This year Googlers for Animals invited Ingrid Newkirk, CEO of PETA, to give a talk at their headquarters. She planned to discuss the prejudice underlying racism, sexism, and speciesism. When some Google employees heard she was going to compare racism to speciesism, they complained, and Google banned her from giving the speech after she had already arrived on site.
After the event, Google made a decision to vet all speeches given by members of outside organizations. They also decided to ban any speech that compares racism with speciesism.
Animal rights activists, in their attempt describe abuse, often point to comparisons between human suffering and animal suffering and how they are related, including the kind of cruelty involved and its underlying justification. One of the comparisons that have been made is the similarity between human and animal slavery.
But in spite of the similarities some people are offended and believe the comparison is an appropriation or co-optation of African American history by a largely white vegan group. Others believe it is bigotry.
In a recent article in Culture and Ethics Wesley J. Smith called the comparison between animal ownership and Antebellum Slavery an “odious comparison.” He went on to say that the animal rights use of such a comparison is “misanthropic” and “racist.”
So in its attempt to abolish or at least moderate, speciesism, the animal rights movement is at risk of being tagged as racist and misanthropic, certainly a toxic combination.
Part of the problem is a misunderstanding of the comparison between human and animal enslavement.
When animals are compared to slaves, most people assume slavery in America is being referred to, and often the graphics used do represent African American slaves. This is mostly a function of the relatively recent occurrence of slavery in America and actual photographs and illustrations available. But is not an issue of Ante-Bellum American slavery. It is about the institution of slavery itself.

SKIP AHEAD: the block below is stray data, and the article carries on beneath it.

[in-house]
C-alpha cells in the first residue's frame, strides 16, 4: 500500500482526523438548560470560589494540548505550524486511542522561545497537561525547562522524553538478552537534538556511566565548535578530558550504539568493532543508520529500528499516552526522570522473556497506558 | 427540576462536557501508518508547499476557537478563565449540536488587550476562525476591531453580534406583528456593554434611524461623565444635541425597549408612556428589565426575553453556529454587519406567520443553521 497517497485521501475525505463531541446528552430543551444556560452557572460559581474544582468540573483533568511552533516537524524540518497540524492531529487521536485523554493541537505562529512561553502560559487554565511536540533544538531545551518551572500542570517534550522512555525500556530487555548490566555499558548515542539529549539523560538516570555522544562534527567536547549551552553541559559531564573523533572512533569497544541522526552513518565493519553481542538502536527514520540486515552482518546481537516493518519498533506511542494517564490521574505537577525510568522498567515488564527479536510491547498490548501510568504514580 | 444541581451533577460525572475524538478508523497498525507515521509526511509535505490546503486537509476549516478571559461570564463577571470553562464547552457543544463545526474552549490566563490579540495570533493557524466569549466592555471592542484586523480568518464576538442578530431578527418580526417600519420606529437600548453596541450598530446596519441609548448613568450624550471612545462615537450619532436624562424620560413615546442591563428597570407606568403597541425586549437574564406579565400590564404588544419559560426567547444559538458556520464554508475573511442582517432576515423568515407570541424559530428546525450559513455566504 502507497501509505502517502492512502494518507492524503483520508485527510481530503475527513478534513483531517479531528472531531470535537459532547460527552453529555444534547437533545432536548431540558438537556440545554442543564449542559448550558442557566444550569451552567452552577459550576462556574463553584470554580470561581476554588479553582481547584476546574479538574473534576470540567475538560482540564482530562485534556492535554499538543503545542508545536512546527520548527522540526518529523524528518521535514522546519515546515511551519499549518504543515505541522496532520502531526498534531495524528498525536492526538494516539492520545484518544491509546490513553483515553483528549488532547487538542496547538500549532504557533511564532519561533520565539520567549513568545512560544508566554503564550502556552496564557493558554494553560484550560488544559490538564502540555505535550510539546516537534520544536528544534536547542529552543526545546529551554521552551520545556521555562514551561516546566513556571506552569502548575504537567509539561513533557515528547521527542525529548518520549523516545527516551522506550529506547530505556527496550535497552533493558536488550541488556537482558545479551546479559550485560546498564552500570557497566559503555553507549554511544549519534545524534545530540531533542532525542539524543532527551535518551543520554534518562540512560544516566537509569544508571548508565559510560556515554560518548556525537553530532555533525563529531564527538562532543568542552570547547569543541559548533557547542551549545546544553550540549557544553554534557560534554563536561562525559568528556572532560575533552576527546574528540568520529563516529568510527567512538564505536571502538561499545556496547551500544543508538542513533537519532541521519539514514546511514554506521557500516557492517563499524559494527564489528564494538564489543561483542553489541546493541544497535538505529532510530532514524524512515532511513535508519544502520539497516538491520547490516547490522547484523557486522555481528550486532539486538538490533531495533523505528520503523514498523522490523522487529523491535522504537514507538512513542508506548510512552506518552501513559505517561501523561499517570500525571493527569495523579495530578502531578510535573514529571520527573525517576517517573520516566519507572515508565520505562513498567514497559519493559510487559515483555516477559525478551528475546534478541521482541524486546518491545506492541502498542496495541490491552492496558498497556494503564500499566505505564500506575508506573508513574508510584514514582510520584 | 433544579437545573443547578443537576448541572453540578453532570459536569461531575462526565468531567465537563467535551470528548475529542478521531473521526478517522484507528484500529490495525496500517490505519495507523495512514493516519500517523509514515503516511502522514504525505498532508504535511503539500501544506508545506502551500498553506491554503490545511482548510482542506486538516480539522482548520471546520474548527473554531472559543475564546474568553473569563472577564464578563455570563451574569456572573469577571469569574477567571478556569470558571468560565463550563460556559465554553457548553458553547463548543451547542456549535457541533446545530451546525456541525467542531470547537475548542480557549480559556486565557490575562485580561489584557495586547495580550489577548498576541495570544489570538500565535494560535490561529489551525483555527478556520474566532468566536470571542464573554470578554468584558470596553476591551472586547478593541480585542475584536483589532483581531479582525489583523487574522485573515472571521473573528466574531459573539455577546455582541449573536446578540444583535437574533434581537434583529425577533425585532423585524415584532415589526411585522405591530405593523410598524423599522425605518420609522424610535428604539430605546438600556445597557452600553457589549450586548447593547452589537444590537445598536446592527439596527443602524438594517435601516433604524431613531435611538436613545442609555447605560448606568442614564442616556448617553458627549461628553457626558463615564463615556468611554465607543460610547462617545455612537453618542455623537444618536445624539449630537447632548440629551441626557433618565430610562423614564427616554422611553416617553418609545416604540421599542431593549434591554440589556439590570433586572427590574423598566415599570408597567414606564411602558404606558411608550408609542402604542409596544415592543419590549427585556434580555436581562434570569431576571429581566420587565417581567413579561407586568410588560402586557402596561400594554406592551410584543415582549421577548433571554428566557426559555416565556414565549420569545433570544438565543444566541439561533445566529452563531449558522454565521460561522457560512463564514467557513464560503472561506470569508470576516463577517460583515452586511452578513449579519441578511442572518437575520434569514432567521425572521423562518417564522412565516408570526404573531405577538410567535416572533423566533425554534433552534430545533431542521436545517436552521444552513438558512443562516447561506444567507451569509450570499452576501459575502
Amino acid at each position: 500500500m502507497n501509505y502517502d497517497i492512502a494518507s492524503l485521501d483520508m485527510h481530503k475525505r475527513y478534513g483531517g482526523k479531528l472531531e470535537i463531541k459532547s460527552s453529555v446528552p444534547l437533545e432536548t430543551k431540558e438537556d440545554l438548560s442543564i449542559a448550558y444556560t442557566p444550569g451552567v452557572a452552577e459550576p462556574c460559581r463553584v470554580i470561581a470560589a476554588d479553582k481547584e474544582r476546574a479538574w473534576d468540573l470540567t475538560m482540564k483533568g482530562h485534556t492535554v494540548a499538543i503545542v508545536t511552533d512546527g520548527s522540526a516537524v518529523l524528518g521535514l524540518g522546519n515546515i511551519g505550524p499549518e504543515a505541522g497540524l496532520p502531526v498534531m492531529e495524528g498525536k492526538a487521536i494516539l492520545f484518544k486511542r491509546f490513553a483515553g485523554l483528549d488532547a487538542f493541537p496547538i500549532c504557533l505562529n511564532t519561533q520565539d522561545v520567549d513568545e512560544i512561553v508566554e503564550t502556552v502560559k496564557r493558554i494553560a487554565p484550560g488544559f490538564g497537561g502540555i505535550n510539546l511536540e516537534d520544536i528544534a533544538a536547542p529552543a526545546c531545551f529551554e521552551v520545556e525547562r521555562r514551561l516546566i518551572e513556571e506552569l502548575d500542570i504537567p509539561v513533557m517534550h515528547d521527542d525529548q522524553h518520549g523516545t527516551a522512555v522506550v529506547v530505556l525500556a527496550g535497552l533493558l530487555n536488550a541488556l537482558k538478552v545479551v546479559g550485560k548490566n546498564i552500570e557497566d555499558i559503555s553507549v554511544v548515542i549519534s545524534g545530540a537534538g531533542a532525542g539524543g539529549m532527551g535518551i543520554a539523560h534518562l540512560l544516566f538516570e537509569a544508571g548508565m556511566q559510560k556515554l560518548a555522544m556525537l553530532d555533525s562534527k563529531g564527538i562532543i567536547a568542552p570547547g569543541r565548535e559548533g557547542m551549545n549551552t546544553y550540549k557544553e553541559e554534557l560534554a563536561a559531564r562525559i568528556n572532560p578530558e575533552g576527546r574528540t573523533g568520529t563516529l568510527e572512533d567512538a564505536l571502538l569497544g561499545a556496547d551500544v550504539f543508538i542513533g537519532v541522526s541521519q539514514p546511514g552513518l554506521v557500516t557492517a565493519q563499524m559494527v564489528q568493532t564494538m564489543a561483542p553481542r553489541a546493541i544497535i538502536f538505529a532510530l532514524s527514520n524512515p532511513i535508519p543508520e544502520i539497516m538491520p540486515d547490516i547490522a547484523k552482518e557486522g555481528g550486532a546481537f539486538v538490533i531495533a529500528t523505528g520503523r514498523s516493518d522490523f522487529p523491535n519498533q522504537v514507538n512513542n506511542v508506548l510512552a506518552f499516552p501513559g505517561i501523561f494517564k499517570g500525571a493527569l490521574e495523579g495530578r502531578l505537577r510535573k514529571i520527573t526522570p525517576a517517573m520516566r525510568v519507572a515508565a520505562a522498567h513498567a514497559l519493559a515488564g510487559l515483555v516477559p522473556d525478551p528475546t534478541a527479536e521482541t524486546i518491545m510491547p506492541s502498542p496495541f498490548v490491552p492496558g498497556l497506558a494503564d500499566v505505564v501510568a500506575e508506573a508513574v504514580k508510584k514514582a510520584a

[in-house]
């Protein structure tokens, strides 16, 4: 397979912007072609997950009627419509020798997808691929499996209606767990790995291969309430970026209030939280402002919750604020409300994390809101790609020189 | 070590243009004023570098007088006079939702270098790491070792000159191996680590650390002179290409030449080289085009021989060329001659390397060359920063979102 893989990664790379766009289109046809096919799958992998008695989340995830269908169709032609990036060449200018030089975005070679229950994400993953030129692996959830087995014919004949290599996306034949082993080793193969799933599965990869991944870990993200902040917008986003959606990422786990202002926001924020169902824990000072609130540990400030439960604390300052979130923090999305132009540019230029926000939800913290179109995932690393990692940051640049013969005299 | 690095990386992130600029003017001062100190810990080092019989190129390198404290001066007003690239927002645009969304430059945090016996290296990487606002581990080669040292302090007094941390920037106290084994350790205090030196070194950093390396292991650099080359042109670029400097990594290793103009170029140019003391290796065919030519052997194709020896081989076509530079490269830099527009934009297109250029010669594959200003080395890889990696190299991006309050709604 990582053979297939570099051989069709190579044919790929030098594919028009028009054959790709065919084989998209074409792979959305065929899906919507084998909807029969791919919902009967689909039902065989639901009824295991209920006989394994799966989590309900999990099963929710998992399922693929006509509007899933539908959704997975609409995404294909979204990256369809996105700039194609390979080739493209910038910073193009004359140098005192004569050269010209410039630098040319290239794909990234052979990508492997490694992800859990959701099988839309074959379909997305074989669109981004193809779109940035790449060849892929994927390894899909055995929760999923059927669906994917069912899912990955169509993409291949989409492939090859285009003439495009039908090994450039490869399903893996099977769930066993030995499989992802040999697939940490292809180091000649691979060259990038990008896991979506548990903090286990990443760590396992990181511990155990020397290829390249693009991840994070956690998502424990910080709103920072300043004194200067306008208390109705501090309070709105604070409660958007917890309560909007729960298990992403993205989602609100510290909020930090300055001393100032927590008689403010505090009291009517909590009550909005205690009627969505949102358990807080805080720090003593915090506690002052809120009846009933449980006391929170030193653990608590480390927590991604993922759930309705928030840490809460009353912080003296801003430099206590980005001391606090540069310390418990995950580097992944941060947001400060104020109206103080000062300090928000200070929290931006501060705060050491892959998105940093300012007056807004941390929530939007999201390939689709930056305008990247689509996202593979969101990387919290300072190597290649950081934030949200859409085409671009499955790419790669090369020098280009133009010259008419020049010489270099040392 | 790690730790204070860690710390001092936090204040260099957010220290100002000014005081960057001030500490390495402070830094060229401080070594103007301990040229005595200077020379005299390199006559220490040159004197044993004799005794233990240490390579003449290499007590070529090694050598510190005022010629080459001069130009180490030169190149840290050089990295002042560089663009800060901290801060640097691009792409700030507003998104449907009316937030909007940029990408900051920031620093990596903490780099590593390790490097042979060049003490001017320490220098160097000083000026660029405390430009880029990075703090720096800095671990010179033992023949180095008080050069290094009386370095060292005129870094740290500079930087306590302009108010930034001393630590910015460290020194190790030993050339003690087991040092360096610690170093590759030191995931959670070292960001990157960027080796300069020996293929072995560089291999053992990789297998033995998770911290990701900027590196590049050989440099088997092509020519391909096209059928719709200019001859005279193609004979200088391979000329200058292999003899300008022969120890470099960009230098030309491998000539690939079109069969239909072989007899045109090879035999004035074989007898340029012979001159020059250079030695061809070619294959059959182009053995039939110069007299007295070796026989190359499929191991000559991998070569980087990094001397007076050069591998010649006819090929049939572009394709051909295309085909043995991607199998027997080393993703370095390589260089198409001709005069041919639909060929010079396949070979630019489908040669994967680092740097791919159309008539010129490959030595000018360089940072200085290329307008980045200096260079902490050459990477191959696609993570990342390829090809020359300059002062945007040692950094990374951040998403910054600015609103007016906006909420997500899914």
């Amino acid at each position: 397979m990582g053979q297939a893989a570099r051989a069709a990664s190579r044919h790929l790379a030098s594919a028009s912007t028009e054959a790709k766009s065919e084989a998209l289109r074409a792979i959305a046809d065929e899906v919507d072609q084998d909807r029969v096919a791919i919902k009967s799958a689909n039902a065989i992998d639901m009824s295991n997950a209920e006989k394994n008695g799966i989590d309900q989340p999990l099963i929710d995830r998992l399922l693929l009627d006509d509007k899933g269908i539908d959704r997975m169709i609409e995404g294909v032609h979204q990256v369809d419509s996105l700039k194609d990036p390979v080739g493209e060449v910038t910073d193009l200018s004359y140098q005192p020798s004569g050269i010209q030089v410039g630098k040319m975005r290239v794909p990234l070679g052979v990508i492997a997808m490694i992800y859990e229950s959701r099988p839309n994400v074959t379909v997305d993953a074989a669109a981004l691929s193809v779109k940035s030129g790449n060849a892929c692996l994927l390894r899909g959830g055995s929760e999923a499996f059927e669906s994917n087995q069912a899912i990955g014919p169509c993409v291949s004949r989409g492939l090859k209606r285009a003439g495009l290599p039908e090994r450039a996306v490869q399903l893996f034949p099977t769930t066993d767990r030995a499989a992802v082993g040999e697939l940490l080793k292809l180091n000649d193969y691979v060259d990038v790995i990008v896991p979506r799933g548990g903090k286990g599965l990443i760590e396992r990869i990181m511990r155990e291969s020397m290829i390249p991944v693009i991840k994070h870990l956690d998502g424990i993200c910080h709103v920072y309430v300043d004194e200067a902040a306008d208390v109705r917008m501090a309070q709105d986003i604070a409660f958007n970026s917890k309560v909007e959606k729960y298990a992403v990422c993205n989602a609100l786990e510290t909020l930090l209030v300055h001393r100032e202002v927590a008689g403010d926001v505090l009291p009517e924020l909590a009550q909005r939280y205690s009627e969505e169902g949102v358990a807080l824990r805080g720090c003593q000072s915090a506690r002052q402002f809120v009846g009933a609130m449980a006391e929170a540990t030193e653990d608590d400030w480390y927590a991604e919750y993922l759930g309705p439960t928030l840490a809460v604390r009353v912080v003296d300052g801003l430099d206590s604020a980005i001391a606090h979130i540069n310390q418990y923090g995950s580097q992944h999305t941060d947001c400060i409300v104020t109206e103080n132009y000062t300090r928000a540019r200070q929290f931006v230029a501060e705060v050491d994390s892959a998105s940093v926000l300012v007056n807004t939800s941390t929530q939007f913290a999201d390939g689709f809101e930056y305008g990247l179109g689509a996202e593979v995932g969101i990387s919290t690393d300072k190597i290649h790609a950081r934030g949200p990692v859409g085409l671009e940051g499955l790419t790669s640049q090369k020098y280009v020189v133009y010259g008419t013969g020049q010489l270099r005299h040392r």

Slavery is an ancient practice that was present in most parts of the world. It was found through Africa, the Middle East, and among the Aztecs of Mexico and Maya of Central America. The first historical reference to slaves is in the Code of Hammurabi from 1860 B.C. and the first Biblical reference is in Genesis.
Human slavery was a byproduct of civilization. It required a settled population, such as the city state of Sumer, supported by an agricultural economy with a steady food supply. Sumer was a socially stratified urban center with a class of poor/slaves at the bottom and the wealthy slave-owning class at the top.
However, animal slavery is much older than human slavery, beginning with the Agricultural/Neolithic Revolution several thousand years earlier. The Revolution introduced planting and harvesting of emmer and einkorn (primitive wheats) and peas, produced on a scale far beyond the capacity of earlier horticultural communities. The early farmers also started domesticating the wild animal ancestors of our sheep, goats, and cattle, whose labor plowed their land and pulled their wagons, and whose bodies fed their growing population. The descendants of those animals are seen today in factory farms and slaughterhouses.